The second factor affecting accessibility in online courses is third-party tools. This can include tools such as Google Hangouts, VoiceThread, Zoom, and more. We have more control over third-party tools because we generally get to pick the tools we want to use to apply to our courses’ purpose.
Since we typically get to choose these tools, it’s important to vet them to ensure that they are actively considering accessibility. Much like Learning Management Systems, third-party tools tend to have ongoing support and documentation for inline with WCAG considerations. For example, if we were to Google, something like “add captions to YouTube video,” there is documentation to help support that. To provide fully integrated accessibility in these tools, we also have to ensure that we use the baked-in accessibility functionality they provide. It’s not enough to have Googled if you can add captions to your YouTube video, you have to go through adding those captions.
In either a learning management system or a third-party tool, we can work with their support teams and request updates when something is inaccessible. The more we speak up about accessibility concerns or ask for assistance to make our content accessible, the more likely accessibility is prioritized and improved. We must voice those concerns to make these and other products more accessible.
But even in a fully accessible LMS or third party tool, an instructor or course developer can quickly create an inaccessible course by creating inaccessible pages within the class or uploading inaccessible content to the course, which brings us to our next consideration.
Faculty Generated Content
The final factor of course accessibility comes from faculty generated content. This is usually content created and cultivated by ourselves, our departments, and instructional designers. These documents are generally Word Docs, PDFs, images, audio, etc. Faculty generated content is where we have the most control and the most responsibility in ensuring accessible course design.
Many of these materials are re-used for years, and often the updates required to make them accessible tend to be minor compared to the amount of use they receive. The best approach is updating as we go, improving materials we are actively using semester to semester so that we don’t find ourselves having to make sudden and unexpected accommodations. The good news is that tools like Microsoft Word, Google Docs, and more almost always have baked in accessibility functionality that we can use.
Since these materials are often generated across different faculty members with varying degrees of accessibility knowledge, it’s essential to actively communicate issues as we encounter them and work with our faculty and departments to improve. If you are struggling to implement accessibility in the tools you most commonly use, I recommend asking for support from your campus. Many institutions have dedicated faculty on staff for the express purpose of course accessibility.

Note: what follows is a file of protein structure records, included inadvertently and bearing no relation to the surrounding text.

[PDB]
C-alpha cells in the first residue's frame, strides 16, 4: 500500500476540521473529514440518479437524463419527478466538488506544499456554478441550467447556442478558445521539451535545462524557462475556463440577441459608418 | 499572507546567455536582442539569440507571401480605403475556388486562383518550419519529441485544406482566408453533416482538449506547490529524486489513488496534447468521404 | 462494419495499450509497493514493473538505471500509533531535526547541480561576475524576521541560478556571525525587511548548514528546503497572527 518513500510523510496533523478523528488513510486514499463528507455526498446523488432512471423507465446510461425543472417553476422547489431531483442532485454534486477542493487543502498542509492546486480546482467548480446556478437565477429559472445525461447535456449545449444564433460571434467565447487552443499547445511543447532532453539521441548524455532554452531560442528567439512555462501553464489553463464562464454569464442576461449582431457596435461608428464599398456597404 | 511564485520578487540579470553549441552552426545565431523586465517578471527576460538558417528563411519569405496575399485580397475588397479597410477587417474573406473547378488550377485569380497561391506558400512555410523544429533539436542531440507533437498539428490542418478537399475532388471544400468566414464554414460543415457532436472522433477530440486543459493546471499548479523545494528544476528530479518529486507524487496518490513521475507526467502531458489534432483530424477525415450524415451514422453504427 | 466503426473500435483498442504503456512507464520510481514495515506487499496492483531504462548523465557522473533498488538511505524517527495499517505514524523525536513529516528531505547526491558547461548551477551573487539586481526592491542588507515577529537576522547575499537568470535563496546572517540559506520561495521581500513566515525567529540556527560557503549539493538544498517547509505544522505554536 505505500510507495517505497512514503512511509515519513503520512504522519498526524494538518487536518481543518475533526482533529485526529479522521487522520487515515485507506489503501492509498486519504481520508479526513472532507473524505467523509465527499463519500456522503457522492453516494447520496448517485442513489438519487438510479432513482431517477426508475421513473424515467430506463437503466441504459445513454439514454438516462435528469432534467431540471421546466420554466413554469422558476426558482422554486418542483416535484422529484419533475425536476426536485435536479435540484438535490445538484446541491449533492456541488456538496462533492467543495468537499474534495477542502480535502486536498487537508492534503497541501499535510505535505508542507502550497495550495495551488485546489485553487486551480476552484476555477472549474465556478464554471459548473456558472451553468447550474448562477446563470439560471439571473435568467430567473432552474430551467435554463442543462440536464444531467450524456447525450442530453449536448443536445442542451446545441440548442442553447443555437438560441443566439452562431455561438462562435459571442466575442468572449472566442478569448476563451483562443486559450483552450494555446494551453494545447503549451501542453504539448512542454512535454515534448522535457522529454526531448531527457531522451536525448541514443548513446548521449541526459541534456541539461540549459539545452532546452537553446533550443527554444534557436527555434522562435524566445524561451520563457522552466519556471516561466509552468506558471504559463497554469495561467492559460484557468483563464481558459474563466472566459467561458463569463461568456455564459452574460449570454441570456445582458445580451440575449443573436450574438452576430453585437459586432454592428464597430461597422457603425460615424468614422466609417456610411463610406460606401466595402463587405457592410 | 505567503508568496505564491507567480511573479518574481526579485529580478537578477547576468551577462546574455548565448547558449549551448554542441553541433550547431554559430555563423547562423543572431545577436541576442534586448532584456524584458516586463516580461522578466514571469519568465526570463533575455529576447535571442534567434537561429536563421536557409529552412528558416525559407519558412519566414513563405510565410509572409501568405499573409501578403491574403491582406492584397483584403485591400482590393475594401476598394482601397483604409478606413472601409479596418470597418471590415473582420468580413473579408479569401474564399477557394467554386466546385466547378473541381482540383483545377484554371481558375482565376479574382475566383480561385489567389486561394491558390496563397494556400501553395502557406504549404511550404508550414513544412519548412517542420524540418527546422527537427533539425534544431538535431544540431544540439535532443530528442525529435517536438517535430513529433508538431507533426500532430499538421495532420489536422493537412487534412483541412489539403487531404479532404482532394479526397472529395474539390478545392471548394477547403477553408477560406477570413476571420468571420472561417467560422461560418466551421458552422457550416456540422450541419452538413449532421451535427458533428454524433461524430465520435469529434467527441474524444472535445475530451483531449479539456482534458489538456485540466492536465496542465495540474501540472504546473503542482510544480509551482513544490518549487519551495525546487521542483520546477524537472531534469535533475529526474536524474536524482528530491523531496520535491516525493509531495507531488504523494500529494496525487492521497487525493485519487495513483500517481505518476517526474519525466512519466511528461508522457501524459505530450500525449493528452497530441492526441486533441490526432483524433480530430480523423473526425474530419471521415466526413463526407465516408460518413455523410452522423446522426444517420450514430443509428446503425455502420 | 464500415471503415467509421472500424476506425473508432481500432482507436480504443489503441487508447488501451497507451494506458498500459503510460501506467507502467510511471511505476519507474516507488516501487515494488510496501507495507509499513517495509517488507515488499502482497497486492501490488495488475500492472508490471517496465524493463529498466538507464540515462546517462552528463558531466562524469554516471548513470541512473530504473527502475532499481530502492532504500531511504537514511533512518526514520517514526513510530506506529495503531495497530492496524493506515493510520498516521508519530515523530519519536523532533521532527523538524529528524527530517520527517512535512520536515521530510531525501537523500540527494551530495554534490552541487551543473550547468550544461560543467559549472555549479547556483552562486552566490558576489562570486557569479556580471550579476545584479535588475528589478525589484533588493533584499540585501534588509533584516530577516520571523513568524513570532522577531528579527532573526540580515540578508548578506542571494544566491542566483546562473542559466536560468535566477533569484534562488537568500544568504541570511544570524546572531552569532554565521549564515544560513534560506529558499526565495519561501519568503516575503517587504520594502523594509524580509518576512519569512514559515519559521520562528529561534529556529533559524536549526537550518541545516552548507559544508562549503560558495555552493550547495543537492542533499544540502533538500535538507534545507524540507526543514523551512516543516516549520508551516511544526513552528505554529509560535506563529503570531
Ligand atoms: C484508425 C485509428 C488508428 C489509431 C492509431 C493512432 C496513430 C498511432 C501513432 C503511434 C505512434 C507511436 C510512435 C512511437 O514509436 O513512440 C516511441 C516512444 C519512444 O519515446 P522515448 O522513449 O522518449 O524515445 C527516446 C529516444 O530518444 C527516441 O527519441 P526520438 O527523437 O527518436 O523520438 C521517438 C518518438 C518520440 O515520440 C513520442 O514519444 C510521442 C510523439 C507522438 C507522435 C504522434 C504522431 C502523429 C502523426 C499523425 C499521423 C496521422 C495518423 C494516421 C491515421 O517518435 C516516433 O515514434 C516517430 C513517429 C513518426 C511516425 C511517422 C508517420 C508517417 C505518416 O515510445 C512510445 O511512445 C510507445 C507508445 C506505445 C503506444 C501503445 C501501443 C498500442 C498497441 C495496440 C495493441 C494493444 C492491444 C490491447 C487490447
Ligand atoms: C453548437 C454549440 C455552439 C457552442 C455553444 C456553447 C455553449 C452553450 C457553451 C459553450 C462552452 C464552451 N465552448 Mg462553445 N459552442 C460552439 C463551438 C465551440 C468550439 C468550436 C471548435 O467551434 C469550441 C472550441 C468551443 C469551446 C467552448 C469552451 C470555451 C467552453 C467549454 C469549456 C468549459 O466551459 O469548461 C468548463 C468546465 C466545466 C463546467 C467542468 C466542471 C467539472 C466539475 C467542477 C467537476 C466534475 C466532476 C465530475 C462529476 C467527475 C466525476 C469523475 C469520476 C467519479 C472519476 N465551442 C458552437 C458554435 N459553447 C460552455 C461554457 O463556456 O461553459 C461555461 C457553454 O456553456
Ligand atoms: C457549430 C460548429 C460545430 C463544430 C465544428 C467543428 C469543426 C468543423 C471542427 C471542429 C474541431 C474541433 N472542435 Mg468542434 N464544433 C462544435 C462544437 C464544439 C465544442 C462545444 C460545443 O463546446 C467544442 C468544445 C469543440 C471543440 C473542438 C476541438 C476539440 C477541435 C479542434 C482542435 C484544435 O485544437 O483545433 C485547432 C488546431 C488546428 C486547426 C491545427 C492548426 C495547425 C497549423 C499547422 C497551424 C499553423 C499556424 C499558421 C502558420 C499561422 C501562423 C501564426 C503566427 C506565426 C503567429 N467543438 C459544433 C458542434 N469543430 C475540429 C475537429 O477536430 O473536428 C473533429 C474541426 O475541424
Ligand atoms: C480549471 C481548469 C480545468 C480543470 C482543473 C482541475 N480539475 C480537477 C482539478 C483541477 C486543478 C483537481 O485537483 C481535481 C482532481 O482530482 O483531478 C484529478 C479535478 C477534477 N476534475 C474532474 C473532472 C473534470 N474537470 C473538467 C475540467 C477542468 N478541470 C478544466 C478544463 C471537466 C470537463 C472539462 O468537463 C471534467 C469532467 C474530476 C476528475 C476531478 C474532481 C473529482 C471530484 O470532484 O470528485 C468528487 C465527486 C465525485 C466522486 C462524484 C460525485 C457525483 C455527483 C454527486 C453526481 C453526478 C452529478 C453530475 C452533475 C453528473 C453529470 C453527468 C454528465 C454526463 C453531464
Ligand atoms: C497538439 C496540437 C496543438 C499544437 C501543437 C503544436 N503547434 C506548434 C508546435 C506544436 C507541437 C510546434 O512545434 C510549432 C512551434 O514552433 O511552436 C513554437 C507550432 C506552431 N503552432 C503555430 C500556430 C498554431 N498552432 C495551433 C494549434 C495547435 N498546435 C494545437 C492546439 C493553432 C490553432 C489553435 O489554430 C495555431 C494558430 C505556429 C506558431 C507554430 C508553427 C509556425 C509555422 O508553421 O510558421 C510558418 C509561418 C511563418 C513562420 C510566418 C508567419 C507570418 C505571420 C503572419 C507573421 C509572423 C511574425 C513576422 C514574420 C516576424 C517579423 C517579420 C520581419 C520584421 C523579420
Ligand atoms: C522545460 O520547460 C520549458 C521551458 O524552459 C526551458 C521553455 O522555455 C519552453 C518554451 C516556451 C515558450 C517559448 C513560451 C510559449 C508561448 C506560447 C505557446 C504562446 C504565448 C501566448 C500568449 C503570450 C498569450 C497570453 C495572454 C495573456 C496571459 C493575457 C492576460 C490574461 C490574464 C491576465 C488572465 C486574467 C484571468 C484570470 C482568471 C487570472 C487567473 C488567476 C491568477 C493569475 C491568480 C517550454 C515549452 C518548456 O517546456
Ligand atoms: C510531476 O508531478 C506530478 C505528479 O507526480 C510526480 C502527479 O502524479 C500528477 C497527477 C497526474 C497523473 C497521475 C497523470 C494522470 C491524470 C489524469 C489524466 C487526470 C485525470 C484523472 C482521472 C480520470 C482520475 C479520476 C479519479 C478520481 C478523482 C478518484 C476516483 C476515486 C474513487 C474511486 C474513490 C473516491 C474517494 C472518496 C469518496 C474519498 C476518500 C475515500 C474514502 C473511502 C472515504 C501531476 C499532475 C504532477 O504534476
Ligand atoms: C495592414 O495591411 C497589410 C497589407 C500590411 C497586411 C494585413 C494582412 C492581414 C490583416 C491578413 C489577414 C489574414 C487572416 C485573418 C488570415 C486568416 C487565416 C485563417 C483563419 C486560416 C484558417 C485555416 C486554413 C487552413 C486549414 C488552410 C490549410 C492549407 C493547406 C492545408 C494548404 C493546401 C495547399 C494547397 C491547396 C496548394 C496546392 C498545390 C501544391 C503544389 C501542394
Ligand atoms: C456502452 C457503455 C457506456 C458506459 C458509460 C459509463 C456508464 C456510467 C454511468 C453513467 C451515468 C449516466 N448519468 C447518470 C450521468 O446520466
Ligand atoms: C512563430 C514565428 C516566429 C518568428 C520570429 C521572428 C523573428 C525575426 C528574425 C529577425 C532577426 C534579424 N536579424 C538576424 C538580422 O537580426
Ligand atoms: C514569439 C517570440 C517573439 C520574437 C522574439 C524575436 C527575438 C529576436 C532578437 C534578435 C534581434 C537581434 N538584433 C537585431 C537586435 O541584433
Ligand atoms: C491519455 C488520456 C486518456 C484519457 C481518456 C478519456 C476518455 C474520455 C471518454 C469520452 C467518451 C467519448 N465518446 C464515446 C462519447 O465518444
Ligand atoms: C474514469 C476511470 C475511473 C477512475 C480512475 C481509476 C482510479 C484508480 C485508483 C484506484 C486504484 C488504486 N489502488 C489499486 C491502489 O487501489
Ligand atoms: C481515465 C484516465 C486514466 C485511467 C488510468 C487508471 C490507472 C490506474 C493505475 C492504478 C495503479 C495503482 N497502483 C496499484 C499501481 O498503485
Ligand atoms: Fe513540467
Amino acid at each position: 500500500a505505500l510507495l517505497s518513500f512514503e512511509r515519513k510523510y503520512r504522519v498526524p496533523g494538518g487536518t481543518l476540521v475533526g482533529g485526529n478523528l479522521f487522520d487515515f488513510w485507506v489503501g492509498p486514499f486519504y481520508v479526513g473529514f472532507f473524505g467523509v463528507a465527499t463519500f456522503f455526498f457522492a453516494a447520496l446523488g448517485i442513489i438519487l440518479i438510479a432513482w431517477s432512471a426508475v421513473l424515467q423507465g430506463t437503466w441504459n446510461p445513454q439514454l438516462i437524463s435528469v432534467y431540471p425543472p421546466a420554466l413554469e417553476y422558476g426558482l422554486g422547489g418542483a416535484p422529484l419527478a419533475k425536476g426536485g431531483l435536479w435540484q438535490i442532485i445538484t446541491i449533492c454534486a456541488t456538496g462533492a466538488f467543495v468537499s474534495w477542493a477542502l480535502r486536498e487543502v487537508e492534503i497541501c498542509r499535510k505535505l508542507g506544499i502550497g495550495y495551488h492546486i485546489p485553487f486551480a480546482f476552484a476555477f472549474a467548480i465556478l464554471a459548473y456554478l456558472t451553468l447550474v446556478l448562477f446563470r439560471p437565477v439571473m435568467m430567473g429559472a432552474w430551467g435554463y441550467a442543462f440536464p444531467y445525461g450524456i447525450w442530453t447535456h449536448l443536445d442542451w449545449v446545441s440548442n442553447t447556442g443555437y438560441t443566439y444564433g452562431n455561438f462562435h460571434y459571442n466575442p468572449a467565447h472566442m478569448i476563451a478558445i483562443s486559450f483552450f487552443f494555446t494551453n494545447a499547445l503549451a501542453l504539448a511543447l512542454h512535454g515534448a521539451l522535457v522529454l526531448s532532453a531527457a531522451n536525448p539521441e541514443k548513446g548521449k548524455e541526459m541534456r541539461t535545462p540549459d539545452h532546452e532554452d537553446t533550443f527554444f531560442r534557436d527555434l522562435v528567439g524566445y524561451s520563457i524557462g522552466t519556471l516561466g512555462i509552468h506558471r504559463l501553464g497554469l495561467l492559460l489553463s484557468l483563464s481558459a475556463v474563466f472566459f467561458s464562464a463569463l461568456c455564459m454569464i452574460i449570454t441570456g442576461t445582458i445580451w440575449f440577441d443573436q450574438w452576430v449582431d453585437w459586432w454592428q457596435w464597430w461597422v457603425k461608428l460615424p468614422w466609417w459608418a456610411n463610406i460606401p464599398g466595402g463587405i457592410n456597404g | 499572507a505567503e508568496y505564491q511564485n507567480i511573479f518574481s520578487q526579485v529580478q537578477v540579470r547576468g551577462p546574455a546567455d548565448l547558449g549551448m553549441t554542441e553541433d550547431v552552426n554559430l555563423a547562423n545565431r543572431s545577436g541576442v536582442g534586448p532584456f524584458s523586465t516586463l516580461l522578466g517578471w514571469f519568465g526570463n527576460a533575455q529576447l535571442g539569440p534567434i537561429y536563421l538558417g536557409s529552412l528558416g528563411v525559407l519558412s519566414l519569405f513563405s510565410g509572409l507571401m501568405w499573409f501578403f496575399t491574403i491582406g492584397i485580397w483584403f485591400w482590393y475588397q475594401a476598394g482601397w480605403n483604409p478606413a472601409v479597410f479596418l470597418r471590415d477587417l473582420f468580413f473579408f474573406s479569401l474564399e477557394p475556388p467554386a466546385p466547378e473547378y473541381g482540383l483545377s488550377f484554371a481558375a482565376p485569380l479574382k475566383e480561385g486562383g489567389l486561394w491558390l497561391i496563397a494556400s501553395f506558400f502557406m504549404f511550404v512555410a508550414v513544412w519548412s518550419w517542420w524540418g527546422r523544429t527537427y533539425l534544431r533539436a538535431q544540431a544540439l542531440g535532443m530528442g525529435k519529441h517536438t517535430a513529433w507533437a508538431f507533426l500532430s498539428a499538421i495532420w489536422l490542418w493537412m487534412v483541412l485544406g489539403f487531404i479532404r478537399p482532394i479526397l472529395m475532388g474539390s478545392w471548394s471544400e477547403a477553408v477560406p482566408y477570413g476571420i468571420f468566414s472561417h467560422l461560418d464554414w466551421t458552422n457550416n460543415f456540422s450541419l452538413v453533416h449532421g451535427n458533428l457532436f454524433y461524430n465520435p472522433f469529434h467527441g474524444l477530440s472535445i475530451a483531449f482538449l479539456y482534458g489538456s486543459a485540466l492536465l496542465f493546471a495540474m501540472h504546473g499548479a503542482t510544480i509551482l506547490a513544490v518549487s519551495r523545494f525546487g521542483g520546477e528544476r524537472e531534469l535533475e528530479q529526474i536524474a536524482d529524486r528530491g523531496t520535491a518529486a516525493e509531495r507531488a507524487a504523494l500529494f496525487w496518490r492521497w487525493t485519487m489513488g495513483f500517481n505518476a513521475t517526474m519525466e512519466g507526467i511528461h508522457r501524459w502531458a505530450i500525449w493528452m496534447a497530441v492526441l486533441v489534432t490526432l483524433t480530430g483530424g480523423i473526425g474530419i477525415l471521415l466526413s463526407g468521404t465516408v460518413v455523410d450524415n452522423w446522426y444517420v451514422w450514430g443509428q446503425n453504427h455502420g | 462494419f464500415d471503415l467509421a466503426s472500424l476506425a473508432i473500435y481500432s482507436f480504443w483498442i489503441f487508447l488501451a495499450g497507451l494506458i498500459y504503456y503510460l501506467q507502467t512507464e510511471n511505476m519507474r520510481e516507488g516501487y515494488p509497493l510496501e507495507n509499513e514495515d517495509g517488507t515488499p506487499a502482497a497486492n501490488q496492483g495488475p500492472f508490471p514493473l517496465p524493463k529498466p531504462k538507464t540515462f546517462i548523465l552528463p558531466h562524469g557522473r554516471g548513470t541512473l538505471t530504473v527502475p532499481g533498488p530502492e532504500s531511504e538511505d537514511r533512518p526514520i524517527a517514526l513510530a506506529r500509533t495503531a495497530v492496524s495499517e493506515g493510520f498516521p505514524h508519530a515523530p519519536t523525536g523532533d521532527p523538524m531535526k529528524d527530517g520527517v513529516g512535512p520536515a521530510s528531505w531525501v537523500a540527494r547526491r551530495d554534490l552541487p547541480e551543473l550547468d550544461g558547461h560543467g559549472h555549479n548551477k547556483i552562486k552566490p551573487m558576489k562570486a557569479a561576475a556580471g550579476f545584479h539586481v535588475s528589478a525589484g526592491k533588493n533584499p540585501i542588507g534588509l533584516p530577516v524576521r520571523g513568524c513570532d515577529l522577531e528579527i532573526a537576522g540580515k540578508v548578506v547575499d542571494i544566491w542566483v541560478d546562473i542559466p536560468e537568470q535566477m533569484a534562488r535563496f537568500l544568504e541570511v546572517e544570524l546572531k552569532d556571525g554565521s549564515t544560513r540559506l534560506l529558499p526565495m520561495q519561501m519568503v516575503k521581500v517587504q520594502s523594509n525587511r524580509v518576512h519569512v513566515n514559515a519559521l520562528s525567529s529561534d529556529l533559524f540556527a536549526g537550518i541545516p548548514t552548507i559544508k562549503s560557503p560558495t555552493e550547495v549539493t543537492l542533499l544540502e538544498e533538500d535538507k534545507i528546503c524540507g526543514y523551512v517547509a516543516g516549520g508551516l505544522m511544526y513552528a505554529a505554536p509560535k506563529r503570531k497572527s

The Most Common Accessibility Considerations for Educators
These considerations will build on everything we’ve discussed so far and show you the most common places for you to be considering WCAG principles, whether you are in an LMS, third party tool, or content creator like Microsoft Word. But keep in mind that these are only common accessibility considerations for educators, so they do not capture every WCAG guideline. Specific situations may call for different considerations, so be sure to be mindful.
Believe it or not, our syllabus plays a crucial role in our course accessibility. Making things clear and easy follow is essential because students regularly come back to the syllabus throughout a semester, especially if we’ve organized it in a meaningful way. Use the following tips as you develop your syllabus:
- Outline clear expectations for the class
- Outline topics you’re going to cover, ideally in modules or by week.
- Organize materials in a meaningful way
- Make assignments clear, describing them in the syllabus if possible
- Include a rubric for how you will grade those assignments
- Make it easy for students to contact you for accommodations
- Include info for campus resources for students with disabilities
- Include campus issued statements on inclusion for students of all backgrounds
Learning Management System Setup
Much like in our syllabus, consistency, and clarity is critical in our learning management system setup. It’s highly valuable to organize content to make it easy for students to navigate the course. Use the following tips to set up your class in your Learning Management System:
- Avoid having one long page with everything in it, and instead, have meaningful modules broken out in individual pages so that students can skim for what they need then access it with ease.
- Name uploaded files logically and uniquely so that students can more easily find them, particularly students with screen reader technology.
- Use the LMS editor to share content because it tends to be easier to access for students with disabilities. It can be beneficial to write up documentation within our LMS rather than as a document like a PDF because the code is often more accessible for students using assistive technology such as plugins that increase the font size or color contrast.
No matter where we are writing content, the content structure principles remain the same. It’s important to remember that when we apply a style to text, that style is not just used visually but also programmatically. When I say programmatically, I mean in a way that a computer can recognize and adequately interpret for students using tools like screen readers. Writing strong content and using programmatic styling ensures that our content structure is communicated to all students without relying on visual hierarchy alone.
- Do not use heading styles because of how they look; use them to reflect your content structure.
- If you want to use a specific style for a piece of content, I recommend customizing or adding new styles rather than misusing existing elements.
- Heading structure should be hierarchical (for example H1, H2, H2, H3, etc.) rather than out of order (for example H1, H3, H2, H3, etc.)
- Headings should accurately describe what is on a page briefly and succinctly.